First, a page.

State-backed religious clerics have defended the guardianship system, arguing that it is rooted in a Koranic verse. But Saudi Islamic feminists and other religious scholars criticize the interpretation, claiming that nowhere in sharia, Islamic law that is partially derived from the Koran, is guardianship codified.
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Girls constitute 96 per cent of those fleeing the country. The study, conducted in the Mecca area, shows that the reasons given for running away were: misuse of social media, bad friends, misunderstanding of freedom, copying other cultures, weak beliefs, lack of emotional security, a need for adventure, bad treatment by a spouse, lack of communication with family members, verbal abuse, poverty, no monitoring by parents and violence from a parent or male sibling.
The arrests were a matter of “national security”, said Princess Reema, adding that she did not want to comment further, in part because she knew the families of some of the arrested women. Regarding women’s rights, however, she went on to say, “I actually do have a family that will allow me to be mobile and dynamic, but that is not the reality for a lot of women. And until it’s the reality for a lot of women, I think we need to keep pushing forward.”
Despite the display of unity, neither side could agree on a final summit statement. EU and Arab League foreign ministers also failed to agree on a text after Hungary objected to a section on migration. Nevertheless, the summit was deemed a success for simply bringing so many heads of state together in one place.
Saudi leaders have scaled back their planned purchases and now only expect to build two reactors. If the Trump administration continues to pursue nuclear exports to Riyadh, it should negotiate a nuclear cooperation agreement with the Kingdom as required by U.S. law, and also take extra steps to reduce nuclear proliferation risks.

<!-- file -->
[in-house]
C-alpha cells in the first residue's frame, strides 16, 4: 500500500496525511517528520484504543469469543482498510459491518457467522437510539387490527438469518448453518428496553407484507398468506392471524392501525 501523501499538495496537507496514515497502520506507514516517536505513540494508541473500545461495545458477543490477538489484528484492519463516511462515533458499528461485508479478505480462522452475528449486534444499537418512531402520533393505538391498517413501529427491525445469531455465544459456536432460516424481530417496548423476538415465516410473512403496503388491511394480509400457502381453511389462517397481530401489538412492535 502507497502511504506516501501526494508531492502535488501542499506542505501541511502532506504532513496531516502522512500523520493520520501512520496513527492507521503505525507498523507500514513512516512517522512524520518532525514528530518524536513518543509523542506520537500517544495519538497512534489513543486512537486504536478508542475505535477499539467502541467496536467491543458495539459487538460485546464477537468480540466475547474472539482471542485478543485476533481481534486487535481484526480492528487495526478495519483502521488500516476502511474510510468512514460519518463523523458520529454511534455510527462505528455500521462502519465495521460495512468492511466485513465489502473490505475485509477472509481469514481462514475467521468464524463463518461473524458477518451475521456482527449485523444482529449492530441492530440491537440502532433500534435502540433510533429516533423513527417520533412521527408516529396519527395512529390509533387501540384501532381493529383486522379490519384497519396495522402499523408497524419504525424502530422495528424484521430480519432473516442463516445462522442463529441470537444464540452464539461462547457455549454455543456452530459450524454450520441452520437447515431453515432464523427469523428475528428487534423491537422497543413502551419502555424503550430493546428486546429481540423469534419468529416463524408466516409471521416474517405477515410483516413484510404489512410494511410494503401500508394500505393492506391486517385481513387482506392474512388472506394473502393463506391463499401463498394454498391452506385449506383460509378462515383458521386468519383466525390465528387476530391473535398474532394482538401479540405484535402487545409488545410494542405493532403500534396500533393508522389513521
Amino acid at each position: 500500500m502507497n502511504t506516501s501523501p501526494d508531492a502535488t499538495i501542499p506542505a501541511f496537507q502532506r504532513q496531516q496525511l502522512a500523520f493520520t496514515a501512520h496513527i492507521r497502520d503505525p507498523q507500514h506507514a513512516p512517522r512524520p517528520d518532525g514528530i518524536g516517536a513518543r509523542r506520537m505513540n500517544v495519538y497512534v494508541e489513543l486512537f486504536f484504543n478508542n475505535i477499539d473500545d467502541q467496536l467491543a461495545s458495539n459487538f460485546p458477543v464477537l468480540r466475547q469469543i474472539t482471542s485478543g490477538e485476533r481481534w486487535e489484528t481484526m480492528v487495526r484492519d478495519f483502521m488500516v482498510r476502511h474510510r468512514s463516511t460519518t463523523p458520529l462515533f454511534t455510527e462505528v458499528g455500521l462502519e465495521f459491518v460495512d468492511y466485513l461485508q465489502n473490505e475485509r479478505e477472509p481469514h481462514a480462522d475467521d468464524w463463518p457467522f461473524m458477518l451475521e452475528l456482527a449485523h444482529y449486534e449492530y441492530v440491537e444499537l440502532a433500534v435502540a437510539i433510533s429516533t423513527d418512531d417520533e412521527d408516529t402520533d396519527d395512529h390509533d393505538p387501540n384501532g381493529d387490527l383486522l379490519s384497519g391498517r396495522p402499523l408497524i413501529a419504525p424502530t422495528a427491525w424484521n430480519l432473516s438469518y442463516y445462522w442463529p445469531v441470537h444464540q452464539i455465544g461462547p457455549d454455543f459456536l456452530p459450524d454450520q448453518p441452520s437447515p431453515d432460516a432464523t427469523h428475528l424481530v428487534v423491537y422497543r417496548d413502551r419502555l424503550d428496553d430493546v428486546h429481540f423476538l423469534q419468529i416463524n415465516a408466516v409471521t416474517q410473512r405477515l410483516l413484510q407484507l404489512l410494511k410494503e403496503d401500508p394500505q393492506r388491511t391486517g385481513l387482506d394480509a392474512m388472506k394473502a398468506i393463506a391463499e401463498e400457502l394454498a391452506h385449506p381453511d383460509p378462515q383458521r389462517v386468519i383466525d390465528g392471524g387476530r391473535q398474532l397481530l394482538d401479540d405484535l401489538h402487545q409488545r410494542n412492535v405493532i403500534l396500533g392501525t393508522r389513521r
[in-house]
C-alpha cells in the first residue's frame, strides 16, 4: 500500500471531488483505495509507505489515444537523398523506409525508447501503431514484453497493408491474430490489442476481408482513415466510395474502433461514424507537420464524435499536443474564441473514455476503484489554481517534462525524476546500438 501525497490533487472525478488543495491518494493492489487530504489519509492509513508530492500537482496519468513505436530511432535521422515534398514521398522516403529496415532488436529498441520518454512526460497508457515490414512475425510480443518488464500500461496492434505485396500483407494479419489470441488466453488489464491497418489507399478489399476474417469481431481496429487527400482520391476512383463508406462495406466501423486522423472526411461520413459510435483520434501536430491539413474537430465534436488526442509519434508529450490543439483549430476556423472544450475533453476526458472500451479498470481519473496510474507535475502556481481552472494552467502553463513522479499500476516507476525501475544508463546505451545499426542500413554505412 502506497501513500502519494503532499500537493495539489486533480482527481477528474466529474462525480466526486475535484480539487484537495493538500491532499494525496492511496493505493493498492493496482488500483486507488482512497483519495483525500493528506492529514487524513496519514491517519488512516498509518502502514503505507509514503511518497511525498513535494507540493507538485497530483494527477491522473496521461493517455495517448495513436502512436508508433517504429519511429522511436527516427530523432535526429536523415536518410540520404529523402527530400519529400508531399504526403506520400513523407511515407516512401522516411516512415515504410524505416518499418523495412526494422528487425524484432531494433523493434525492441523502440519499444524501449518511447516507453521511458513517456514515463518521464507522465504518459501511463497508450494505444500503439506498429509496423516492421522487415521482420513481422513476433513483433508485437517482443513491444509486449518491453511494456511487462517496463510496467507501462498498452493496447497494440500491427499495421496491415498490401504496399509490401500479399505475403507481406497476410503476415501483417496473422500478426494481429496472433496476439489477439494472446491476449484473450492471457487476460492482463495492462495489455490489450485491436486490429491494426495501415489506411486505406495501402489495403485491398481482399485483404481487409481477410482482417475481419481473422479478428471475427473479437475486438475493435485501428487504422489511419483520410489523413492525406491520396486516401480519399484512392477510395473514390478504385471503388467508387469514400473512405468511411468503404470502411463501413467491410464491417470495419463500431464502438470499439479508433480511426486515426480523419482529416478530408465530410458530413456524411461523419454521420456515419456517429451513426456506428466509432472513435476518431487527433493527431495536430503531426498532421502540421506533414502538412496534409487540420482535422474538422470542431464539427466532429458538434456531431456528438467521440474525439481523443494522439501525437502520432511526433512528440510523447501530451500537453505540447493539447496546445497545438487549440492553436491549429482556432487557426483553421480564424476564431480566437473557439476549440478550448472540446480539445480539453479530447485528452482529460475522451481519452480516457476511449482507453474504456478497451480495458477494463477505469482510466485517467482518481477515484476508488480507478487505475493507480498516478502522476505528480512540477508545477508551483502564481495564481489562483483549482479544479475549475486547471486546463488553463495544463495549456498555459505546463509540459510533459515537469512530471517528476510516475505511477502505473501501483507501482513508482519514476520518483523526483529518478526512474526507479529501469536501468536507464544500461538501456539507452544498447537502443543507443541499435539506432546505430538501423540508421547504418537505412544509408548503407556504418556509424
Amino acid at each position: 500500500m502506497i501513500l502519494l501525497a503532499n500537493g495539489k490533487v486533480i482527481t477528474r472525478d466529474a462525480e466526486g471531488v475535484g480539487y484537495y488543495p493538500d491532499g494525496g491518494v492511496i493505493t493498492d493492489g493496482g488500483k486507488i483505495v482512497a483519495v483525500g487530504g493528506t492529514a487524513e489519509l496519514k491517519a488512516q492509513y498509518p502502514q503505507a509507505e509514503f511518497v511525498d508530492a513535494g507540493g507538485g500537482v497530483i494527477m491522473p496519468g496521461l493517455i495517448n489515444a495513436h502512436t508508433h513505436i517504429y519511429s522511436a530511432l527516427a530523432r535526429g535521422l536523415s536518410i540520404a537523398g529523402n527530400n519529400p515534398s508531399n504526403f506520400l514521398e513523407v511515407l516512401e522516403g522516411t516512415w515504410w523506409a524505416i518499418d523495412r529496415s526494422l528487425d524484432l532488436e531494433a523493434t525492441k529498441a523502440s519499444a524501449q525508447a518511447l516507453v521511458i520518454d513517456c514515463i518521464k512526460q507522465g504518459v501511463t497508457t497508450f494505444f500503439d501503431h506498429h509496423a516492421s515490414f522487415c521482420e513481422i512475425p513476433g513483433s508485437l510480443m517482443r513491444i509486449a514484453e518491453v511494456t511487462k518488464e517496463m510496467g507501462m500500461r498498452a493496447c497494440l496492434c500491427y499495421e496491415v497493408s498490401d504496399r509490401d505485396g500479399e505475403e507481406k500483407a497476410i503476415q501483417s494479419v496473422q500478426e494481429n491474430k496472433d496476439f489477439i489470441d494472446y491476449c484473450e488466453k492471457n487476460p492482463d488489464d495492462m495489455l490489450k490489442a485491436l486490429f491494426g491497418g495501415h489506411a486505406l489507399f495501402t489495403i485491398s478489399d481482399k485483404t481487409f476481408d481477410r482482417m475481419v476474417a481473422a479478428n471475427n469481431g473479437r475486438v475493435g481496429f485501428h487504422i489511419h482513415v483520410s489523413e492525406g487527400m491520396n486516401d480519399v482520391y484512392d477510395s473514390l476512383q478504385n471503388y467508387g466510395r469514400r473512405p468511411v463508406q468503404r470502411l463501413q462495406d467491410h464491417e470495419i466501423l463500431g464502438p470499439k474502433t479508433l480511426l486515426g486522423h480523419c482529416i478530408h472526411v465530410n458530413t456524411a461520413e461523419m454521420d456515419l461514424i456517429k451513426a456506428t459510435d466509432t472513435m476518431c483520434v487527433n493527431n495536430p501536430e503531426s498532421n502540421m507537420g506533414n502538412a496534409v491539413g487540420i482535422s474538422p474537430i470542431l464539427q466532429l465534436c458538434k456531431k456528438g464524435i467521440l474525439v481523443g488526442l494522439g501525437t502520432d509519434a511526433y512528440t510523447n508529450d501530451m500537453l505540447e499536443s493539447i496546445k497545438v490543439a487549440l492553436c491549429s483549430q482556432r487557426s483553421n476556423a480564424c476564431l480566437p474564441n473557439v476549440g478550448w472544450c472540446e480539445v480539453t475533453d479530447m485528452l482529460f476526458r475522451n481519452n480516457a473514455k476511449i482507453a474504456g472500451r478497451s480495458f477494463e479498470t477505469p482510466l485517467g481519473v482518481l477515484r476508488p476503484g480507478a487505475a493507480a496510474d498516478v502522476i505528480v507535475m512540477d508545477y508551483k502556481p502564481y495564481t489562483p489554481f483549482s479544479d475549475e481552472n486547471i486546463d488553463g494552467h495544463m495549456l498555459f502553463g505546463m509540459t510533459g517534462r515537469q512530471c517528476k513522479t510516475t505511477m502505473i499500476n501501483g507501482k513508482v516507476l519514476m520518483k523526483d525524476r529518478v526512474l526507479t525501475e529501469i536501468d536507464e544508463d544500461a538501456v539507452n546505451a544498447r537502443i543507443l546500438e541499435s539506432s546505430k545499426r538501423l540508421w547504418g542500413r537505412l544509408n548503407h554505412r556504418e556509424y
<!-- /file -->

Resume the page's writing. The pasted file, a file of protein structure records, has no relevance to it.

Prince Mohammed may emerge from his tour reassured, having been feted – certainly he would be less welcome in Washington or Western European capitals. The ultimate measure, however, will be his ability to manoeuvre and master a minefield of conflicting geopolitical interests, something he has not yet shown he can do.
t is also hard to see what is next for Hezbollah, either in Lebanon or the rest of the region, as the Syrian war grinds on. Even if it does end soon, Israel is still across the Lebanese border, gunning for a final showdown with its longtime enemy. If that happens, it is difficult to know how Hezbollah will respond, although it might get more assistance from its allies, which it has loyally supported for years.
The Independent has promised that all editorial practices will reflect global standards and hopes to foster debate among new audiences. But critics are weary, fearing that the new platforms will be used to propagate Saudi positions across the region. Such concerns are valid, considering that Reporters Without Borders ranks Saudi Arabia 169 out of 180 countries on the World Press Freedom Index.
If more countries were halting their weapons deals with Saudi Arabia and the Emirates, the Saudi-led coalition might be obliged to stop their war on Yemen – if nothing else, to save face as well as maintain their political and commercial partnerships worldwide. But some countries, like the US, UK and France, apparently need more than a humanitarian crisis and clear violations of international laws to react.